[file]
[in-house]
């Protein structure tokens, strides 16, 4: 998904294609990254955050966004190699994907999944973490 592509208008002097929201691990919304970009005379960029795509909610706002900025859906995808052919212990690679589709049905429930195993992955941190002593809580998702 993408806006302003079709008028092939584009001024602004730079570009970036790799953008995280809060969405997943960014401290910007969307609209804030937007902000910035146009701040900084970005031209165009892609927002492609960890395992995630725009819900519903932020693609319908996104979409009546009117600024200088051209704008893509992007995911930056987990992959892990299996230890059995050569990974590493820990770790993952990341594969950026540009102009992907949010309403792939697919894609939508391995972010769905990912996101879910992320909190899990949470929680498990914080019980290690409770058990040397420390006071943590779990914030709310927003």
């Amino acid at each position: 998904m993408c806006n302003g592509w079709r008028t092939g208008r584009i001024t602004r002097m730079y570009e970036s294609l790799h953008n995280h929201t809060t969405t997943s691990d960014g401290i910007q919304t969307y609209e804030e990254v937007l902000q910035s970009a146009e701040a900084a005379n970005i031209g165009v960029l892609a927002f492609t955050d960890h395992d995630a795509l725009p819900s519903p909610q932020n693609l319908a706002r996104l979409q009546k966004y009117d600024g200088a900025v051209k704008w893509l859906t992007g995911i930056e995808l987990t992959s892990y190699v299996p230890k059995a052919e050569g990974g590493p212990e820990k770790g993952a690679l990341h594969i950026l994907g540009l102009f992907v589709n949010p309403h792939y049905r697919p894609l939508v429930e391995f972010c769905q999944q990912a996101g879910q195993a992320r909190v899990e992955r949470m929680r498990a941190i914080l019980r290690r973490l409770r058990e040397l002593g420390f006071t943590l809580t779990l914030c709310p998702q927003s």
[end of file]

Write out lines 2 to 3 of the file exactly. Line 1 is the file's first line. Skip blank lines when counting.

């Protein structure tokens, strides 16, 4: 998904294609990254955050966004190699994907999944973490 592509208008002097929201691990919304970009005379960029795509909610706002900025859906995808052919212990690679589709049905429930195993992955941190002593809580998702 993408806006302003079709008028092939584009001024602004730079570009970036790799953008995280809060969405997943960014401290910007969307609209804030937007902000910035146009701040900084970005031209165009892609927002492609960890395992995630725009819900519903932020693609319908996104979409009546009117600024200088051209704008893509992007995911930056987990992959892990299996230890059995050569990974590493820990770790993952990341594969950026540009102009992907949010309403792939697919894609939508391995972010769905990912996101879910992320909190899990949470929680498990914080019980290690409770058990040397420390006071943590779990914030709310927003």
């Amino acid at each position: 998904m993408c806006n302003g592509w079709r008028t092939g208008r584009i001024t602004r002097m730079y570009e970036s294609l790799h953008n995280h929201t809060t969405t997943s691990d960014g401290i910007q919304t969307y609209e804030e990254v937007l902000q910035s970009a146009e701040a900084a005379n970005i031209g165009v960029l892609a927002f492609t955050d960890h395992d995630a795509l725009p819900s519903p909610q932020n693609l319908a706002r996104l979409q009546k966004y009117d600024g200088a900025v051209k704008w893509l859906t992007g995911i930056e995808l987990t992959s892990y190699v299996p230890k059995a052919e050569g990974g590493p212990e820990k770790g993952a690679l990341h594969i950026l994907g540009l102009f992907v589709n949010p309403h792939y049905r697919p894609l939508v429930e391995f972010c769905q999944q990912a996101g879910q195993a992320r909190v899990e992955r949470m929680r498990a941190i914080l019980r290690r973490l409770r058990e040397l002593g420390f006071t943590l809580t779990l914030c709310p998702q927003s």